“The demand for biomaterials is clearly increasing”
• Circular economy already exists for WPC
• Wood polymer materials help improve the CO2 balance
• China plays a major role in mastering environmental challenges
Within the framework of circular economy scheme promoted by the EU, the amount of recyclates to be processed should be distinctly increased. Is there a need for your machines to be technically adapted?
Arne Festerling: Our machines have been processing recyclates for decades. So, we do not have to adjust them to circular economy and the expected greater recyclate amounts. They can already do that.
Which role does the quality of recyclates play in terms of processing?
Festerling: It naturally has an impact on the result. If we feed bad material into the extruder, we cannot work miracles. But we can process these materials very well. If you take film manufacture, for example, recylcates from edge strips or pre-production material can be very well included.
Do your customers show increasing interest in using recyclates?
Festerling: Yes. Meanwhile faced with the bad image of plastics, our customers are increasingly considering the possibility of using recyclates. There is a perceptible trend. But there is an even stronger demand for processing biomaterials. More and more customers want to use our machines to manufacture biopolymers, which are thermally very sensitive. Our planetary roller extruder has the advantage of controlling the temperature very well. The share of bio-based plastics we have to process has meanwhile reached almost 50 per cent. This development started about five years ago and has gained in dynamism over the past two years.
Does this demand concern bio-based or biodegradable plastics?
Festerling: We can process both. For example, wood polymer composites, WPC, which are also used as decking boards or facade cladding. They are made of wood flour and polyethylene. Our machines process WPC consisting of 80 per cent wood flour and only 20 per cent polyethylene. The wood flour is waste from sawmills. That means you can make a product as good as new from waste and save hardwood. Wood polymer composites are also good for the climate as the more you use the more trees you save. And the trees can then help improve the CO2 balance.
Can this material be recycled?
Festerling: For WPC, we already have a kind of functioning circular economy. When a building is demolished, for example, the WPC boards are returned to the facade manufacturer. They are shredded and afterwards included into new products which are sold again. Or decking boards. They are outside on your terrace for, let’s say 20 years and then you use them to make new ones.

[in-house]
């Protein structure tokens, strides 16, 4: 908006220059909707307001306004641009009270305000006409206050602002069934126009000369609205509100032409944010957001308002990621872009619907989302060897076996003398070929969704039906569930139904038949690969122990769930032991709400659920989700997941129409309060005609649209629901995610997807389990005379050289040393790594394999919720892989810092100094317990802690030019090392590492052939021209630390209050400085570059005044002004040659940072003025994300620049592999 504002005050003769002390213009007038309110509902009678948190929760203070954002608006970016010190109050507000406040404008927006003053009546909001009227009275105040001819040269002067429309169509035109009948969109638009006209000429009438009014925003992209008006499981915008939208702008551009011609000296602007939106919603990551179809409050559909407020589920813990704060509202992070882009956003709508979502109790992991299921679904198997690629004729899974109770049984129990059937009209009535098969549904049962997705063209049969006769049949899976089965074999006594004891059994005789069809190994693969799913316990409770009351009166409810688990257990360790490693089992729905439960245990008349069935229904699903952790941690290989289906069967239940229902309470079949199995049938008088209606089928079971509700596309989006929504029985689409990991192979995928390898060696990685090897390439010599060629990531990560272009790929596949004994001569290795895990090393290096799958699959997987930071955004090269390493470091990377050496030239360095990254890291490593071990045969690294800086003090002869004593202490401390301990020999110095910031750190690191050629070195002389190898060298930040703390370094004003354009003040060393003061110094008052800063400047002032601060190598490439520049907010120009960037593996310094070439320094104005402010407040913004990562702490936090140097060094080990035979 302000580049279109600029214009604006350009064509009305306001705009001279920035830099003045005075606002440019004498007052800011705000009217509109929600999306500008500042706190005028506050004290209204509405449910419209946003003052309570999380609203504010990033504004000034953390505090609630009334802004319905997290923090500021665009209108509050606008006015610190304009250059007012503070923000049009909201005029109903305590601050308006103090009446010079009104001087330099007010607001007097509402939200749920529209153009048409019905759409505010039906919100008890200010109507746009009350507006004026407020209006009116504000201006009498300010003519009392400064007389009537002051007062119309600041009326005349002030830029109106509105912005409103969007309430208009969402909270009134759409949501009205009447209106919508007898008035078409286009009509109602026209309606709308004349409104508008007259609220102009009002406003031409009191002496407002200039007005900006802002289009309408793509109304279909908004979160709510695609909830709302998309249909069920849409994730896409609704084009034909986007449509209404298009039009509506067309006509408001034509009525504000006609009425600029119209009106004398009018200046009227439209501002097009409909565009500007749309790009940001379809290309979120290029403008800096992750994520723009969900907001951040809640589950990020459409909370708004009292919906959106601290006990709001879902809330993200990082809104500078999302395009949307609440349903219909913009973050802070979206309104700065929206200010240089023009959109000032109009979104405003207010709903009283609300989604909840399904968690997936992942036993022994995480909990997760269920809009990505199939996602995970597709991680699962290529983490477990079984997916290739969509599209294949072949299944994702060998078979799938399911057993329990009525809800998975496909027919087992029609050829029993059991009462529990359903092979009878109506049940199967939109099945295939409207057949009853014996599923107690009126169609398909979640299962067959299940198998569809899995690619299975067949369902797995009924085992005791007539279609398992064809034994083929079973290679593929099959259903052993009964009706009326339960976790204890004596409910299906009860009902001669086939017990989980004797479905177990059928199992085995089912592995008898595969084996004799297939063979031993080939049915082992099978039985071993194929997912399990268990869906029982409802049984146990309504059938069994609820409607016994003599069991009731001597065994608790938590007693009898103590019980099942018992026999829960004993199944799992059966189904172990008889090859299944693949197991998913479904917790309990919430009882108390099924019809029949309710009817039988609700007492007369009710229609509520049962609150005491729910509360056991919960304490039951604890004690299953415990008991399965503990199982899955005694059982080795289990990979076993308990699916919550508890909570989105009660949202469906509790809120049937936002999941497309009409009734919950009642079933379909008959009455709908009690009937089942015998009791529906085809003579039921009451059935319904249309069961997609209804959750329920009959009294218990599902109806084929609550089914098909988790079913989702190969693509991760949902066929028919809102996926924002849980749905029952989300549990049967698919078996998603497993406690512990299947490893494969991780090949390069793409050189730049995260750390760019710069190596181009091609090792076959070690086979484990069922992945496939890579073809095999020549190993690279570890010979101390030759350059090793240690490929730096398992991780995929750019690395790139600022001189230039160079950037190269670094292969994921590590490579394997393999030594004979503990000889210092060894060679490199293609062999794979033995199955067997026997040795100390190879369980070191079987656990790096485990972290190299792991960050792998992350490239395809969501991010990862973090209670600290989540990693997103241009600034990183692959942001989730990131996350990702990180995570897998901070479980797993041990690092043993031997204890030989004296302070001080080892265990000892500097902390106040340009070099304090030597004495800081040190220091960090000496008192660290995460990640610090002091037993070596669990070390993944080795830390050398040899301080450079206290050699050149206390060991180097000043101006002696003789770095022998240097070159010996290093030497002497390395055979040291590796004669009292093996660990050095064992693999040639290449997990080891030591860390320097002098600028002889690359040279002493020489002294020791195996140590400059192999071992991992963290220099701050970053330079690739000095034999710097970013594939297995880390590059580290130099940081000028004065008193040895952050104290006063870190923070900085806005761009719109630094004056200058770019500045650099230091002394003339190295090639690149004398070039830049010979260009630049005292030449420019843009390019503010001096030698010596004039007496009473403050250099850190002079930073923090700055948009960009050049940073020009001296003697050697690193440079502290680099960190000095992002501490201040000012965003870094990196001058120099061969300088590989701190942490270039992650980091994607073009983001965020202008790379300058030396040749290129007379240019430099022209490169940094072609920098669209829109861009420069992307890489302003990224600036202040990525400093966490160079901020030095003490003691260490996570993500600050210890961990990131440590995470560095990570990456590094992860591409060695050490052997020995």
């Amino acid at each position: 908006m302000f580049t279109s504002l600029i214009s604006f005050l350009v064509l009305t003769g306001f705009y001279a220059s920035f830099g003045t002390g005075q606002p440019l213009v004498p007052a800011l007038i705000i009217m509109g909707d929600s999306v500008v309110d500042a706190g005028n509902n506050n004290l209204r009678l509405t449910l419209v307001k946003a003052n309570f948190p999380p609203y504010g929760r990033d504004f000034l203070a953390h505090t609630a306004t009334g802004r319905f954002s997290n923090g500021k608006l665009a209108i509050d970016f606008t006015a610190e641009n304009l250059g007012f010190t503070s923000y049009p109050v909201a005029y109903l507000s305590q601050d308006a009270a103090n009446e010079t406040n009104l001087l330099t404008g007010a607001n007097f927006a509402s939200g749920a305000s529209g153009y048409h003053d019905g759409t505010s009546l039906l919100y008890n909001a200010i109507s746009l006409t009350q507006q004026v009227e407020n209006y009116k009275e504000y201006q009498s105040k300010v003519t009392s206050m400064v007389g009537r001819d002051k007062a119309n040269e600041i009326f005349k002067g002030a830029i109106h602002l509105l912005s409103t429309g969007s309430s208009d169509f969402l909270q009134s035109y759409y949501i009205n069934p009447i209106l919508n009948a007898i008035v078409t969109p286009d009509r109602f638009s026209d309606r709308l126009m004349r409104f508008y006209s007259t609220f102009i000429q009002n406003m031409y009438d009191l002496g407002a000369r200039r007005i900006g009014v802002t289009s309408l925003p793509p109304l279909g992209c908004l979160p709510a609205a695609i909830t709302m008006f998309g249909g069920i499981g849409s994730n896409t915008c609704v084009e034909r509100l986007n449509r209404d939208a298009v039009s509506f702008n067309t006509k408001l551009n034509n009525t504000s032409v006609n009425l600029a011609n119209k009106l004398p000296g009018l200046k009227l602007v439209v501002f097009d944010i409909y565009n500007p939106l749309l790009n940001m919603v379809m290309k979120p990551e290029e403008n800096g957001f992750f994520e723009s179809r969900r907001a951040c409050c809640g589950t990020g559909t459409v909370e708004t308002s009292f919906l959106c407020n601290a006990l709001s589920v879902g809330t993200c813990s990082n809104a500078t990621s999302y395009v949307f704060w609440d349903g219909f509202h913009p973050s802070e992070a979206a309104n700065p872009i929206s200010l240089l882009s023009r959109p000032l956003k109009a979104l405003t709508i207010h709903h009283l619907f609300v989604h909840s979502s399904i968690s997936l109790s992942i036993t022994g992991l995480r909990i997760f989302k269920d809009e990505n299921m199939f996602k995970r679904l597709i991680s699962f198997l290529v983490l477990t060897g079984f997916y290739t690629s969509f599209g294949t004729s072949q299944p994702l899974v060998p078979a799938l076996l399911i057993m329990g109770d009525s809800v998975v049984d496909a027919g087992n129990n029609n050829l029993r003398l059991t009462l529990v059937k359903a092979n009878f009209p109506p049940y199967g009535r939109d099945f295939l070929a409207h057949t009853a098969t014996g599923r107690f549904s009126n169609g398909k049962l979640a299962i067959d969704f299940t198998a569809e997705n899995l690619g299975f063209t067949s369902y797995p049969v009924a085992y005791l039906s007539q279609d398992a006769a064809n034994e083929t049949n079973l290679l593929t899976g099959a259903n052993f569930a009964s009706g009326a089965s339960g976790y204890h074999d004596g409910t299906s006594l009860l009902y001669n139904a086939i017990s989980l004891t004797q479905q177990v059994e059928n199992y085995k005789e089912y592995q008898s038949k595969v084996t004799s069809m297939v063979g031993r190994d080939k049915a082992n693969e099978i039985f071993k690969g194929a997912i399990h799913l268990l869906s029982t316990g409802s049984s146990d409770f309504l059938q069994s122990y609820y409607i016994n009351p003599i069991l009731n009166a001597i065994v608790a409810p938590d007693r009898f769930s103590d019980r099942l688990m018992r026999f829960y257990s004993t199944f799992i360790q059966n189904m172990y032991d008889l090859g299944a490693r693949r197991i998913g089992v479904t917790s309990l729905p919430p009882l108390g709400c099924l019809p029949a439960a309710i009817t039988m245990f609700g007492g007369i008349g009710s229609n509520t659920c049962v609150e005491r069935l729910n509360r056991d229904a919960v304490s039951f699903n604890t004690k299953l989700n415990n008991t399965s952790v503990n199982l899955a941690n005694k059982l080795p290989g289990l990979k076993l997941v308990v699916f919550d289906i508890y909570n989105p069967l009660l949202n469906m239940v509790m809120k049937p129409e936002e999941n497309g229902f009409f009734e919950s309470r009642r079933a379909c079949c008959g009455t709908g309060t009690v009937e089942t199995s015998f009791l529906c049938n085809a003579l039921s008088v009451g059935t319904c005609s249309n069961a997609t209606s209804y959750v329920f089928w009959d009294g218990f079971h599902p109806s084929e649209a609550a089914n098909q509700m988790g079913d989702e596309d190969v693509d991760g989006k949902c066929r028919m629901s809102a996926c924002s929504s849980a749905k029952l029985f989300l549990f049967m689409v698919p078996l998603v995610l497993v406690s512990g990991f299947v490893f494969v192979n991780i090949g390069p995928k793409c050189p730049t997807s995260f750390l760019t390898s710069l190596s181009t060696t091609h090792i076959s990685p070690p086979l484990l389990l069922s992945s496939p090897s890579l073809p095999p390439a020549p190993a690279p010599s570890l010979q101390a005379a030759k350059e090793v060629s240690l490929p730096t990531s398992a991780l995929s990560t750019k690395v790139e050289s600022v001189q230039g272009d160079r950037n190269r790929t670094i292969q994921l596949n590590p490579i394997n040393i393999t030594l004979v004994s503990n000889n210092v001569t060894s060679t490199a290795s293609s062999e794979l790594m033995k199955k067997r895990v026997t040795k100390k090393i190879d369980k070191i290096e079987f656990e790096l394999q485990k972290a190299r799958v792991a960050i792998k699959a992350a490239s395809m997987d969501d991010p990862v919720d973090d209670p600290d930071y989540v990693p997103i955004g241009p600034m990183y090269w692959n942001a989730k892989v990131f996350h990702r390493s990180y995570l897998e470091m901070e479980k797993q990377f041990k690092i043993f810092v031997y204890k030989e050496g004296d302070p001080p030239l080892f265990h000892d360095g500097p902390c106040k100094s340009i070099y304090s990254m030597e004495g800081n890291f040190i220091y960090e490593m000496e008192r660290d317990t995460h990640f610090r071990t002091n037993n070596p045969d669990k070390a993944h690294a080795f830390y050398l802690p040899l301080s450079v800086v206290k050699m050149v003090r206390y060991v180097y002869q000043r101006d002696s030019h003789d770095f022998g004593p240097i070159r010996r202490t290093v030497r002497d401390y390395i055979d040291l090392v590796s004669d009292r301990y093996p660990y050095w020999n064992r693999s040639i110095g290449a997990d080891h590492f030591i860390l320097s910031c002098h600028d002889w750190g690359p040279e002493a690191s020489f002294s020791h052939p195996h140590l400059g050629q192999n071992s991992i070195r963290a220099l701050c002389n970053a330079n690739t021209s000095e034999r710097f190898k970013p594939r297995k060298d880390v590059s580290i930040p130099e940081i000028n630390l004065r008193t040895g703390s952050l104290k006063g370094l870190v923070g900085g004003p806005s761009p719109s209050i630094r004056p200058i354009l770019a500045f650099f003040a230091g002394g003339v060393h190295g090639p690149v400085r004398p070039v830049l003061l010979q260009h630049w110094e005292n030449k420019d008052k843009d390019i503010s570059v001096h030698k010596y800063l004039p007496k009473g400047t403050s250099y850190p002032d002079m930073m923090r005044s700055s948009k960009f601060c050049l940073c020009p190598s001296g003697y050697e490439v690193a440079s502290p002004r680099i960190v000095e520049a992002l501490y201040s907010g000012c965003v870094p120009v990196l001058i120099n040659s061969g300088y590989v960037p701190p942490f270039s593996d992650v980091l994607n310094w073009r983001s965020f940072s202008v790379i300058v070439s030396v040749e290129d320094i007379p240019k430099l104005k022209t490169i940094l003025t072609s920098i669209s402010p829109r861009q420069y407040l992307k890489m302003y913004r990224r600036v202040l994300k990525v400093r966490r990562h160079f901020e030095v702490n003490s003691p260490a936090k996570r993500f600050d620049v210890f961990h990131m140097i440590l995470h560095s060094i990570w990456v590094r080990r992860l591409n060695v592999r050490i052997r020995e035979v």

Recently, China has introduced collection systems in 46 cities, just like that. Can the country act as a role model?
Festerling: You can always observe how quickly developments are pushed ahead in China. Here in Europe it often takes ages. I think there is no way around a market with 1.4 billion people if you want to find solutions to global challenges. That is why we are trying more strongly to enter the Chinese market. With techniques we have not applied there previously.
But the Chinese are currently catching up in the field of machine technology, aren’t they?
Festerling: In China, we can sell machines for sophisticated applications. This is where we already have an edge. We invest a lot in research and development to maintain this position. Of course, there are competitors in China, but none that have a system like our planetary roller extruder. In China, we are meanwhile more strongly involved in process development, and apart from the classical PVC market, which used to be our focus market in China, we are becoming increasingly active in other markets such as recycling or the food sector.
Many companies from the world of plastics complain that the bad image discourages skilled workers. Do you also have the feeling?
Festerling: We experience the opposite. People see what we are doing to solve the waste problem. This makes us an attractive employer. For instance, we put much effort in recycling of scrap tyres. When treating rubber, you apply a process called vulcanising. We reverse this process in our machines so that the material can be used like new rubber. If you communicate this properly, we will be perceived as an enterprise that deals with the issues that are problems from the viewpoint of society.
In our world, plastics are indispensable. The downside is the littering. Carelessly discarded plastics products condense to form thick carpets, not just on rivers and seas, but also on land. A complete circular economy could prevent this evil and put the focus back on the benefits of plastics. In order for this to be a success, we all need to work together: processors, raw material manufacturers, mechanical engineers and recyclers, but also brand owners, end consumers and politicians.
VDMA will shine the spotlight on circular economy at the leading K 2019 trade fair in Düsseldorf in October and show how closed loops can work effectively. Throughout the process, stakeholders will be having their say in a series of interviews in the run-up to this international industry event.
About VDMA Plastics and Rubber Machinery
More than 230 companies are members of the association, covering more than 90 percent of the industry’s production activities in Germany. Ten percent of our member companies come from Austria, Switzerland and France. The German member companies represent sales of EUR 7 billion in core machinery and EUR 10 billion including peripheral technology. Every fourth plastics machine produced in the world comes from Germany; the export rate is 70 percent. Ulrich Reifenhäuser, Member of the Management Board of the Reifenhäuser Group, is the chairman of the association.